8. ^ "America as the Theatre of Jewish Comedy: From Sholem Aleichem to Grace Paley", Studia Judaica XIII, 2005, ed. Gyemant Ladislau (Cluj, Romania), pp. 74-82
  9. ^ "Philip Roth Writes the American Jewish Century", Thinking Jewish Modernity, ed. Jacques Picard, Jacques Revel, Michael Steinberg, Idith Zertal. Princeton University Press, 2016; http://www.tabletmag.com/jewish-arts-and-culture/219373/in-defense-of-philip-roth
  10. ^ Jew-ish: Grace Paley's Prose of the City and Poetry of the Country", Contemporary Women's Writing, 2009, pp. 144-152. doi: 10.1093/cww/vpp021; http://www.haaretz.com/jewish/books/the-last-enormous-change-1.245579
  11. ^ When Exiles Return: Jerusalem as Topos of the Mind and Soil", in Placeless Topographies: Jewish Perspectives on the Literature of Exile, ed. Bernhard Greiner (Tübingen: Max Niemeyer Verlag, 2003), pp. 39-52.
  12. ^ "From Auschwitz to the Temple Mount: Binding and Unbinding the Israeli Narrative" in After Testimony: The Ethics and Aesthetics of Holocaust Narrative, ed. Susan Suleiman, Jakob Lothe, James Phelan, Ohio State University Press, 2012, pp. 291-313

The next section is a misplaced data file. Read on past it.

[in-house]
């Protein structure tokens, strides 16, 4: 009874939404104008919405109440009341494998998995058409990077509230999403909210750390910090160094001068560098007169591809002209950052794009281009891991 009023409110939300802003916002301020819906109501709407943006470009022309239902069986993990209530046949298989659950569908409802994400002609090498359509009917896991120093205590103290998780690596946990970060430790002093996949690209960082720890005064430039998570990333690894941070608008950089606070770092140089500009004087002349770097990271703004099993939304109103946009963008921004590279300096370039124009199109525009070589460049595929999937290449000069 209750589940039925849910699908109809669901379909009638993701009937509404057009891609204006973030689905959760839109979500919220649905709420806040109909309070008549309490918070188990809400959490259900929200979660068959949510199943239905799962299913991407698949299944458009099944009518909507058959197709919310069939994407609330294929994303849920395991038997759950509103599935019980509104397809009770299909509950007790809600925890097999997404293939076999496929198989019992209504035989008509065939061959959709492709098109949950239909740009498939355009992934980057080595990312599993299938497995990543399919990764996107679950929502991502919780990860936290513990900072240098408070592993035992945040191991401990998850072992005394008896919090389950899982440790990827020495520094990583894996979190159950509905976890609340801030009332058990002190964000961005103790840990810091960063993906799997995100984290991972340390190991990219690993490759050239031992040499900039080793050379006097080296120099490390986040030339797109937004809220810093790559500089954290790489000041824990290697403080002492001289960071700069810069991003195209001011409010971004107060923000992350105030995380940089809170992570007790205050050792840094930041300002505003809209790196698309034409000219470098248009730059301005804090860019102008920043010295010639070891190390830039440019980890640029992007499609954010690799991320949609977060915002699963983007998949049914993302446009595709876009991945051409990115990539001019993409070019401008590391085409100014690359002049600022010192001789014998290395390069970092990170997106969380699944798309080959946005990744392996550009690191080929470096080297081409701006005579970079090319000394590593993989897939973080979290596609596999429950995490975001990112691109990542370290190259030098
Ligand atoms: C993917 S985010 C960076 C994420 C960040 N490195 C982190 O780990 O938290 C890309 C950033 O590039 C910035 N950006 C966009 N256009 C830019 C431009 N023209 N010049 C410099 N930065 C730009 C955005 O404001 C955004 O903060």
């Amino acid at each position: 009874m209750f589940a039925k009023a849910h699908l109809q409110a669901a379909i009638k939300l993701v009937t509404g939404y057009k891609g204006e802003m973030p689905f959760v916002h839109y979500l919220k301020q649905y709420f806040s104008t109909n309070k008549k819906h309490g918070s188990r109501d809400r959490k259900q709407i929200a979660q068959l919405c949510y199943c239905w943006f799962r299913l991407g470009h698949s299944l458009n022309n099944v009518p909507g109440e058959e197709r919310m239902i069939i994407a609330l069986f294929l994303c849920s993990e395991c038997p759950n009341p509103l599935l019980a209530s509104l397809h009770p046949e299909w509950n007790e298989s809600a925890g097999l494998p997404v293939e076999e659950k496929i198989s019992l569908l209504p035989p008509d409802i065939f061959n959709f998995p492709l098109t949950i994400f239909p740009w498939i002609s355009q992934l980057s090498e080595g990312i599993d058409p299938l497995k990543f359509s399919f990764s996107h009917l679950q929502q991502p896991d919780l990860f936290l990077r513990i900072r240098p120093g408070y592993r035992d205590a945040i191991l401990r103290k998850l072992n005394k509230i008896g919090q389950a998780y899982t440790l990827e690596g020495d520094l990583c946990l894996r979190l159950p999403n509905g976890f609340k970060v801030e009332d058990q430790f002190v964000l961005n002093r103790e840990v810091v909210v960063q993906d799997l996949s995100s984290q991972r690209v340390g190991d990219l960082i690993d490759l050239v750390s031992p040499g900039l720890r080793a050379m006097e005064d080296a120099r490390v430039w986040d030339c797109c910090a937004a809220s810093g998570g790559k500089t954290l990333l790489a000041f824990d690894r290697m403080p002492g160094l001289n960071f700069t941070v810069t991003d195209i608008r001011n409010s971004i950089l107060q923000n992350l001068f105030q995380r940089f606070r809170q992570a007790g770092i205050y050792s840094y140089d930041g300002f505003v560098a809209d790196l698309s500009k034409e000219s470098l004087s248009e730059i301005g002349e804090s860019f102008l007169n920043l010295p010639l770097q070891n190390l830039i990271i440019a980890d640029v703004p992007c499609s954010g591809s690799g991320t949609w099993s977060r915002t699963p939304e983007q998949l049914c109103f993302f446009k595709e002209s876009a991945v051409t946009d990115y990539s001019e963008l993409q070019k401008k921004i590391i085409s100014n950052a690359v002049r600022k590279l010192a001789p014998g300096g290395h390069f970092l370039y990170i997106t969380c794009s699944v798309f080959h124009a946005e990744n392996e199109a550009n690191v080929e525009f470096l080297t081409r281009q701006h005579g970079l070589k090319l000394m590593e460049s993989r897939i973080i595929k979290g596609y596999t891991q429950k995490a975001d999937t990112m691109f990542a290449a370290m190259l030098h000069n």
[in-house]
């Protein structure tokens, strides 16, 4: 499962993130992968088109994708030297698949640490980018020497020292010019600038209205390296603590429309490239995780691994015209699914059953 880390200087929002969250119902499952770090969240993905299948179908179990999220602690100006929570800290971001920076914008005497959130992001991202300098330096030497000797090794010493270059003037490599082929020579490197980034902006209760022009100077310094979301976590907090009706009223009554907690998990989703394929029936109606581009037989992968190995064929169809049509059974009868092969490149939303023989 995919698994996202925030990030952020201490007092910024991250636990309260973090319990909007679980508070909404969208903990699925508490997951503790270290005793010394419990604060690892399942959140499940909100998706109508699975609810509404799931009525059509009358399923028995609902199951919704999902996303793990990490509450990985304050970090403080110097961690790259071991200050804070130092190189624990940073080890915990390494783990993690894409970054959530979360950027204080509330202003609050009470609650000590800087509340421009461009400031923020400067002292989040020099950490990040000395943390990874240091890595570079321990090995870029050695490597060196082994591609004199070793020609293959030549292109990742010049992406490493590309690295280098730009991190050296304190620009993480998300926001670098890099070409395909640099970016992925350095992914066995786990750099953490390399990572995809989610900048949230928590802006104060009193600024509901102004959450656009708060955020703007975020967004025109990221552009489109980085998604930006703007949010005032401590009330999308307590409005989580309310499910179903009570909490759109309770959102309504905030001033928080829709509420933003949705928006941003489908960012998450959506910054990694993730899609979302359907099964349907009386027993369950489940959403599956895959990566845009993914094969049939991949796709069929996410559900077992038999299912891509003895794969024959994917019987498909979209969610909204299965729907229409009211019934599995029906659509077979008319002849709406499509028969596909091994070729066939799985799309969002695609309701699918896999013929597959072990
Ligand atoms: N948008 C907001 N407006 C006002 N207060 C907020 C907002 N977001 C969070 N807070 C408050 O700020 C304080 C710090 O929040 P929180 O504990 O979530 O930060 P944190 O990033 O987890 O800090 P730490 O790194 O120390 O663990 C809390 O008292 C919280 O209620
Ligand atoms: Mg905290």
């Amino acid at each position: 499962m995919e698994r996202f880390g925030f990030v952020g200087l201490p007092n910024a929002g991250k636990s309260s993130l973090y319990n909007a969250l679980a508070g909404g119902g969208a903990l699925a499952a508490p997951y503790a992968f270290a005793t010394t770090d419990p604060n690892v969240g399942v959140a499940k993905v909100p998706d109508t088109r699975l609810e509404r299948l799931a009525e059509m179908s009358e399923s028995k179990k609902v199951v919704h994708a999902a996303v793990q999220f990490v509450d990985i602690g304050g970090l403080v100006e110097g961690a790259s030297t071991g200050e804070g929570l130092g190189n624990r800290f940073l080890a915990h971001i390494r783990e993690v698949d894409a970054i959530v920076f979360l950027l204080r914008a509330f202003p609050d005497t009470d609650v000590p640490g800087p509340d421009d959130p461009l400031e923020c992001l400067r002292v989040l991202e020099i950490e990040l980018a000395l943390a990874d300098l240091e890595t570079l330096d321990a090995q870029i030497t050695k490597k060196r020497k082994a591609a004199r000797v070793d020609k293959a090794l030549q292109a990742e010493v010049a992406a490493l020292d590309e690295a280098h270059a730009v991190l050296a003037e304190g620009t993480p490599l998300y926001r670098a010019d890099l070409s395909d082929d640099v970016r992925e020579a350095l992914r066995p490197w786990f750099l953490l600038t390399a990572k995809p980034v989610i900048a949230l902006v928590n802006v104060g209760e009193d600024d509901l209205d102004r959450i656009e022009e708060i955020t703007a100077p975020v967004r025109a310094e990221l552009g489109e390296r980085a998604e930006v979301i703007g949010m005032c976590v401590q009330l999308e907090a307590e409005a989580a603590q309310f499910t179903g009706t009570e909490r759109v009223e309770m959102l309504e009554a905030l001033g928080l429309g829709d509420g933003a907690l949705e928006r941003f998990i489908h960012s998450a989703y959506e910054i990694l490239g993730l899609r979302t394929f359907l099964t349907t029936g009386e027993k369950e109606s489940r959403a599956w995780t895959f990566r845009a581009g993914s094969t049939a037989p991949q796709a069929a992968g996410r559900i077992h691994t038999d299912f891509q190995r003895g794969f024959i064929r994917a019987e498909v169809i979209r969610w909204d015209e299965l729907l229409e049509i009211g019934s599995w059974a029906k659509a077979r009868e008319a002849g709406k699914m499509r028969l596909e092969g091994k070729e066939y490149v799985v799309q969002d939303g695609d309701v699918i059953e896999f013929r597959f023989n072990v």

13. ^ '"To what shall I compare thee?' Jerusalem as Ground Zero of the Hebrew Imagination", PMLA [Publications of the Modern Language Association] Special Issue on 'Cities,' edited Patricia Yaeger, January, 2007, 122:1, pp. 220-234.
  14. ^ Sentient Dogs, Liberated Rams, and Talking Asses: Agnon's Biblical Zoo--or Rereading Tmol shilshom", in AJS Review 28:1 (April, 2004), pp. 105-135
  15. ^ "S.Y. Agnon's Jerusalem: Before and After 1948", Jewish Social Studies, 18:3 (Spring/Summer 2012), pp. 136-152. c. "The Shtetl and Its Afterlife: Agnon in Jerusalem", in AJS Review 41:1 (April 2017), pp. 133-154.
  16. ^ "Yehuda Amichai: Paytan shel ha-yomyom" [Yehuda Amichai: Poet of the Quotidian], [Hebrew] Mikan 14, Spring, 2014, pp. 143-167.